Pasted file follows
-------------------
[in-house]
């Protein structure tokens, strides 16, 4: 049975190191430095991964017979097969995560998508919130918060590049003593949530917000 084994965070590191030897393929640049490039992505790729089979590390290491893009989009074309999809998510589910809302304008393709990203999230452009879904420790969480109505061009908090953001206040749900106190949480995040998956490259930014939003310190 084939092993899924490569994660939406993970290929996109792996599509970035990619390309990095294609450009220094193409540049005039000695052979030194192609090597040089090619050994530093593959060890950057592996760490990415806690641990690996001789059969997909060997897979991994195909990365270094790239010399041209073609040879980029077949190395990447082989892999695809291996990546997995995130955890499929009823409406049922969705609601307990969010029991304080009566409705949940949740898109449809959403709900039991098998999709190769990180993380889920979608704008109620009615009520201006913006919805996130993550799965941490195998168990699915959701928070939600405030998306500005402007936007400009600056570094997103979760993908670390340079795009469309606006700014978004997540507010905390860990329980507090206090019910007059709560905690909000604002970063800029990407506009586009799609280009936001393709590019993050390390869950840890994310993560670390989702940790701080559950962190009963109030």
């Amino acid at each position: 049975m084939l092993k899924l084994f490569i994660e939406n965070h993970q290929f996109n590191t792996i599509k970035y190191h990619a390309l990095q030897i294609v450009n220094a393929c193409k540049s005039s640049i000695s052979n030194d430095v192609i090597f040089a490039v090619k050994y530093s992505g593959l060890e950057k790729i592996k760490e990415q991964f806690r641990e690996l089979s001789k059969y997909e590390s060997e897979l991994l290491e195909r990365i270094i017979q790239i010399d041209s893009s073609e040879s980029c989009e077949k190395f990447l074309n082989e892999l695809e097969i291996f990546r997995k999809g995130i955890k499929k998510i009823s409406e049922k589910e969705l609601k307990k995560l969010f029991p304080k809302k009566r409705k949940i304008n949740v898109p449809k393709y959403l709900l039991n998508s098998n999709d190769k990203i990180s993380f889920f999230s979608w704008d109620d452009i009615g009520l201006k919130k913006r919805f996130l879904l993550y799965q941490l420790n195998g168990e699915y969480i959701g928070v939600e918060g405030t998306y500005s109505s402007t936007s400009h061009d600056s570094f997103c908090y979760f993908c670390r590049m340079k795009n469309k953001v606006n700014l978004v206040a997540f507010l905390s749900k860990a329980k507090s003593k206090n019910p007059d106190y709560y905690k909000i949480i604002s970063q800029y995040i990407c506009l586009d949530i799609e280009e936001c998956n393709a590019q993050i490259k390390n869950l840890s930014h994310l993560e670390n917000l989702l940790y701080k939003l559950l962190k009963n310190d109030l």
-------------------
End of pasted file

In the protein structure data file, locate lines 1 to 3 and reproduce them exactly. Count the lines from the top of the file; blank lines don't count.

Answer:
[in-house]
């Protein structure tokens, strides 16, 4: 049975190191430095991964017979097969995560998508919130918060590049003593949530917000 084994965070590191030897393929640049490039992505790729089979590390290491893009989009074309999809998510589910809302304008393709990203999230452009879904420790969480109505061009908090953001206040749900106190949480995040998956490259930014939003310190 084939092993899924490569994660939406993970290929996109792996599509970035990619390309990095294609450009220094193409540049005039000695052979030194192609090597040089090619050994530093593959060890950057592996760490990415806690641990690996001789059969997909060997897979991994195909990365270094790239010399041209073609040879980029077949190395990447082989892999695809291996990546997995995130955890499929009823409406049922969705609601307990969010029991304080009566409705949940949740898109449809959403709900039991098998999709190769990180993380889920979608704008109620009615009520201006913006919805996130993550799965941490195998168990699915959701928070939600405030998306500005402007936007400009600056570094997103979760993908670390340079795009469309606006700014978004997540507010905390860990329980507090206090019910007059709560905690909000604002970063800029990407506009586009799609280009936001393709590019993050390390869950840890994310993560670390989702940790701080559950962190009963109030």
């Amino acid at each position: 049975m084939l092993k899924l084994f490569i994660e939406n965070h993970q290929f996109n590191t792996i599509k970035y190191h990619a390309l990095q030897i294609v450009n220094a393929c193409k540049s005039s640049i000695s052979n030194d430095v192609i090597f040089a490039v090619k050994y530093s992505g593959l060890e950057k790729i592996k760490e990415q991964f806690r641990e690996l089979s001789k059969y997909e590390s060997e897979l991994l290491e195909r990365i270094i017979q790239i010399d041209s893009s073609e040879s980029c989009e077949k190395f990447l074309n082989e892999l695809e097969i291996f990546r997995k999809g995130i955890k499929k998510i009823s409406e049922k589910e969705l609601k307990k995560l969010f029991p304080k809302k009566r409705k949940i304008n949740v898109p449809k393709y959403l709900l039991n998508s098998n999709d190769k990203i990180s993380f889920f999230s979608w704008d109620d452009i009615g009520l201006k919130k913006r919805f996130l879904l993550y799965q941490l420790n195998g168990e699915y969480i959701g928070v939600e918060g405030t998306y500005s109505s402007t936007s400009h061009d600056s570094f997103c908090y979760f993908c670390r590049m340079k795009n469309k953001v606006n700014l978004v206040a997540f507010l905390s749900k860990a329980k507090s003593k206090n019910p007059d106190y709560y905690k909000i949480i604002s970063q800029y995040i990407c506009l586009d949530i799609e280009e936001c998956n393709a590019q993050i490259k390390n869950l840890s930014h994310l993560e670390n917000l989702l940790y701080k939003l559950l962190k009963n310190d109030l």